The dating of environmental archives remains one of the major challenges in Earth Sciences. Different dating-methods are used for e.g., ice cores, sediments, speleothems and tree-rings, each having their specific challenges and uncertainties, some of which may be systematic. This limits our ability to compare paleoenvironmental records and sites and infer temporal-spatial dynamics of past changes at high precision.
Cosmogenic radionuclides (e.g., 10Be, 14C) offer an opportunity to overcome some of these challenges. Their atmospheric production rates vary globally in response to changes in the galactic cosmic ray flux, driven by variable solar and geomagnetic shielding. This provides a cosmic signal that can be used to synchronize records from different deposits and regions to one common timescale and allows new insights into paleoclimate dynamics.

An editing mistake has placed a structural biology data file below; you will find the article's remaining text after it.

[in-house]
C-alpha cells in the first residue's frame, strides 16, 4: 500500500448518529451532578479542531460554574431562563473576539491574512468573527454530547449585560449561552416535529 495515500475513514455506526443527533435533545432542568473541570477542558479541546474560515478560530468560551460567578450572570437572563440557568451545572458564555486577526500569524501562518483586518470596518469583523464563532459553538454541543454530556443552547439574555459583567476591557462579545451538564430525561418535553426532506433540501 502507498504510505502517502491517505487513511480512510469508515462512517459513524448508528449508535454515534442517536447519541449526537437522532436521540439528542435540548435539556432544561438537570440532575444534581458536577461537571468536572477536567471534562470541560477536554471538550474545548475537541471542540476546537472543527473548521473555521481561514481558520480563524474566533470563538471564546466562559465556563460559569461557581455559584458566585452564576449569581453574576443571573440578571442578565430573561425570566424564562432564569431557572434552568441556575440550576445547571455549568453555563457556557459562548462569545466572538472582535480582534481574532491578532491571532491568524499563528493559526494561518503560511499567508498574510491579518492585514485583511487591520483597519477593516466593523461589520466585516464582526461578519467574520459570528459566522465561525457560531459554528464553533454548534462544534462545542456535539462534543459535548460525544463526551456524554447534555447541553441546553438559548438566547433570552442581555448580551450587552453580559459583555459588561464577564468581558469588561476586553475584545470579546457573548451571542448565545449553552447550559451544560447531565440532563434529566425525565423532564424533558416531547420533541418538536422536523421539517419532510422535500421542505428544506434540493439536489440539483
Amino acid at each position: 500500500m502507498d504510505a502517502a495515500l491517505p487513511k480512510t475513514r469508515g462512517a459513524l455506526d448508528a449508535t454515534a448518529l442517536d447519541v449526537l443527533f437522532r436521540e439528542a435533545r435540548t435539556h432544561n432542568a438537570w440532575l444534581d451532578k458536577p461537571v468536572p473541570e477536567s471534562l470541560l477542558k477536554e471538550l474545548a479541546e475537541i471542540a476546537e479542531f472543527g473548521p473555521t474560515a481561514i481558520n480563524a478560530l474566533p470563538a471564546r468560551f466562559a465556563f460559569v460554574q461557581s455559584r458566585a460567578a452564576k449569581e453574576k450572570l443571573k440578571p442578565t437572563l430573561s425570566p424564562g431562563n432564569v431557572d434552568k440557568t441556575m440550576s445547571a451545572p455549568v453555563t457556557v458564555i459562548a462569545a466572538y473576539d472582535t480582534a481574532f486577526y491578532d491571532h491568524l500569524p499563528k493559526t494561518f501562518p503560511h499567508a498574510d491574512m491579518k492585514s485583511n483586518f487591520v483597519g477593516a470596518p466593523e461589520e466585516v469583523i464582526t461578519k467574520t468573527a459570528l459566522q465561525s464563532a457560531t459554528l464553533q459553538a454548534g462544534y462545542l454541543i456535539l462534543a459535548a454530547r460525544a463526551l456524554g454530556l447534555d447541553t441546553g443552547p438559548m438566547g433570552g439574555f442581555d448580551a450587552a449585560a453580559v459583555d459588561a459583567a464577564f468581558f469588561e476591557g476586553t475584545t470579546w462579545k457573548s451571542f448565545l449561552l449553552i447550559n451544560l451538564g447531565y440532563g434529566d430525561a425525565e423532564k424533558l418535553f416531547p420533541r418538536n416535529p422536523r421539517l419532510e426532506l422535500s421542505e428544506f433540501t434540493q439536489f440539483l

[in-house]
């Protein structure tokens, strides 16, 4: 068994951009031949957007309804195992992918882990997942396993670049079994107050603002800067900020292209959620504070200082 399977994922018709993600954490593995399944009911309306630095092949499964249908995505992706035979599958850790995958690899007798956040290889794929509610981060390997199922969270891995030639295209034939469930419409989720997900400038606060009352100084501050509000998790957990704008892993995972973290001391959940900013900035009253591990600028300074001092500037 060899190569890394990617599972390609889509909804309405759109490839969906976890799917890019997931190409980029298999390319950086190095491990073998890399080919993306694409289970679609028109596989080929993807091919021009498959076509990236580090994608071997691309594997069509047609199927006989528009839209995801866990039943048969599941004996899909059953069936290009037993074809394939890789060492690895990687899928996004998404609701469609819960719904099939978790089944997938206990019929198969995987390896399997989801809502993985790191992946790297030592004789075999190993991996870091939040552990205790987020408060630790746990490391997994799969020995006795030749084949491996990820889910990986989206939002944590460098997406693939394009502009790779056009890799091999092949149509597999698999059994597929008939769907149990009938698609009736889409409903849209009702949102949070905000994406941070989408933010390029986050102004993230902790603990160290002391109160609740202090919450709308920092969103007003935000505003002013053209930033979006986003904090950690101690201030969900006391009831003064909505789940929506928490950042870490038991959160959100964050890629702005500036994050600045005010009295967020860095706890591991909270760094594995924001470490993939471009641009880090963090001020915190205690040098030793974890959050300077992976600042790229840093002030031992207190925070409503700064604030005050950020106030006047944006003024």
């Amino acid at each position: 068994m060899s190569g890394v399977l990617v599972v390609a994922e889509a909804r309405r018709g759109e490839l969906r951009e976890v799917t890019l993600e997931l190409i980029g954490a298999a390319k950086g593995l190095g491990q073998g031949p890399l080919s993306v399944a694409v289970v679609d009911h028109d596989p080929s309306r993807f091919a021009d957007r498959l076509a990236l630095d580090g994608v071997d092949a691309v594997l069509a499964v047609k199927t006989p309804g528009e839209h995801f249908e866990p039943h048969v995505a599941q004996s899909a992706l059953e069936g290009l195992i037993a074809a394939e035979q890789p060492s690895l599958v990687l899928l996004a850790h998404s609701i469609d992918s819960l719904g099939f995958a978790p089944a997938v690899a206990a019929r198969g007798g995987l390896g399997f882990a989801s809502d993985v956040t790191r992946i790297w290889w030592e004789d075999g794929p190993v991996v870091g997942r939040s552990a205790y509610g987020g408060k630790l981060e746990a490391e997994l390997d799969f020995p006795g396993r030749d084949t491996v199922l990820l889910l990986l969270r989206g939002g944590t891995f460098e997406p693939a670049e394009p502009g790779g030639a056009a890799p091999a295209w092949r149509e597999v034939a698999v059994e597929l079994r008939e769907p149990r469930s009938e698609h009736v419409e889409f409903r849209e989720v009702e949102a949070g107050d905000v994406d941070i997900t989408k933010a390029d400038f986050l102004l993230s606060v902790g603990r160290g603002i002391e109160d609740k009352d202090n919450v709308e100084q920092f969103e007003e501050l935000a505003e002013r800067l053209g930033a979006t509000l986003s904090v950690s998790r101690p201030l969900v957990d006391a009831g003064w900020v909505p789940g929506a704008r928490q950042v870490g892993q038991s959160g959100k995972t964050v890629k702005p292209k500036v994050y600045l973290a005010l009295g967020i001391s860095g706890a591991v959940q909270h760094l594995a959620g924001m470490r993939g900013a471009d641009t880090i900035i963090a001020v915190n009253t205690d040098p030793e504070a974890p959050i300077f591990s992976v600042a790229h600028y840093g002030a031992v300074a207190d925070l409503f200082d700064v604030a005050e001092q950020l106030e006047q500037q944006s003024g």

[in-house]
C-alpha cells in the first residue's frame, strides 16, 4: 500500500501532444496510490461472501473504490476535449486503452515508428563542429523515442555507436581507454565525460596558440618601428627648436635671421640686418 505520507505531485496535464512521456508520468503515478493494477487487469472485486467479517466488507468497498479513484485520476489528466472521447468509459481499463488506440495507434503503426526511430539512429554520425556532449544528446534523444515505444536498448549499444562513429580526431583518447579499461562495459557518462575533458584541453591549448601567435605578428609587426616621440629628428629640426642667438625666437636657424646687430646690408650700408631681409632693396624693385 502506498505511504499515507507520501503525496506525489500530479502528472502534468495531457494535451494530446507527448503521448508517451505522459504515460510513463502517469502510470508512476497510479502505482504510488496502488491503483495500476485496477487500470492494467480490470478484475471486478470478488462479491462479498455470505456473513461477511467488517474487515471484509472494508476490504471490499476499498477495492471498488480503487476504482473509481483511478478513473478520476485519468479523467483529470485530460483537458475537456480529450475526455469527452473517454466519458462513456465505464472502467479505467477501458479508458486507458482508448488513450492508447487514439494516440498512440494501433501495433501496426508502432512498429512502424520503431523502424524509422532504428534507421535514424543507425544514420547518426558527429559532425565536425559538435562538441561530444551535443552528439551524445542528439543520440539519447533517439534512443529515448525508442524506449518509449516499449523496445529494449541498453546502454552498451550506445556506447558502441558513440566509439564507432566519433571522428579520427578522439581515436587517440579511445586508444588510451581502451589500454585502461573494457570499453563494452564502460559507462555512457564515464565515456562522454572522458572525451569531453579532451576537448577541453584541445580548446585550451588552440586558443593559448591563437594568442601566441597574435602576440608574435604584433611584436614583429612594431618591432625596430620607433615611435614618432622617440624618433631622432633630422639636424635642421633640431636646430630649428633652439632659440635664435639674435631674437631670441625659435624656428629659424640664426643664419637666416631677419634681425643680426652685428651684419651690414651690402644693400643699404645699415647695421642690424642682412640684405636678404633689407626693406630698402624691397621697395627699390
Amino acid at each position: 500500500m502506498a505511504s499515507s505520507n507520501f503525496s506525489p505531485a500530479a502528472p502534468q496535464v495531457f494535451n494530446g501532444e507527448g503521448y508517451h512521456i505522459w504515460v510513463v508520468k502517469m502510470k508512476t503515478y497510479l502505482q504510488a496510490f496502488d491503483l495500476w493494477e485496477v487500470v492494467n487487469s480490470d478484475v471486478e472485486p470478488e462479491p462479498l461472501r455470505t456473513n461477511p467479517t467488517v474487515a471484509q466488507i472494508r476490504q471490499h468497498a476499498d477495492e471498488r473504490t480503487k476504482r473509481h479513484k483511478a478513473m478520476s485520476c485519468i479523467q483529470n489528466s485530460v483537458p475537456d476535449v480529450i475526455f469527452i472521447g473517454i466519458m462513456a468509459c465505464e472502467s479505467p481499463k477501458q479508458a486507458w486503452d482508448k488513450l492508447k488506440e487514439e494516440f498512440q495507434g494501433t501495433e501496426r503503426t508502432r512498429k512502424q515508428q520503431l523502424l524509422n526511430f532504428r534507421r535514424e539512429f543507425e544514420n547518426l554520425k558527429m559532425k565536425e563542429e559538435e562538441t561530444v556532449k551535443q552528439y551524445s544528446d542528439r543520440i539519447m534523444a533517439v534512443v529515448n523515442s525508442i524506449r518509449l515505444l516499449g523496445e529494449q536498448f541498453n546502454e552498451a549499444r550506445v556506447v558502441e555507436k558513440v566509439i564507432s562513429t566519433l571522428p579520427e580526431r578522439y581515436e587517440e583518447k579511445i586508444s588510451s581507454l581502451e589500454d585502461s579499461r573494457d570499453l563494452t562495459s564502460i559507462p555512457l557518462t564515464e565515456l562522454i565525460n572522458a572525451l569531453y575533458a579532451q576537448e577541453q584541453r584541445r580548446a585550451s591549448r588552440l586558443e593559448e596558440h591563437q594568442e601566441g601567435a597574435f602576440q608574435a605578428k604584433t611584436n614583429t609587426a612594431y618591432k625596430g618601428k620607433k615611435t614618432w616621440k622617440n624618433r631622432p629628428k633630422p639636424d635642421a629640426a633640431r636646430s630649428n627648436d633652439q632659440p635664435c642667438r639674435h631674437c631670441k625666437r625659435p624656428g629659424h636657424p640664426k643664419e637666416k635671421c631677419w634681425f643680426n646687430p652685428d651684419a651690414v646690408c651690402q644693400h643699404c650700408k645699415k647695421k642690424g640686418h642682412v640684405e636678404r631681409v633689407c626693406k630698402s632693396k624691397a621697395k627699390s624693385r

In this talk, I will present our results of applying this approach to ice cores, tree-rings, speleothems and sediments and show the possibilities and caveats. I will discuss the resulting implications for the dating of these archives and their consequences in the context of paleoclimatology.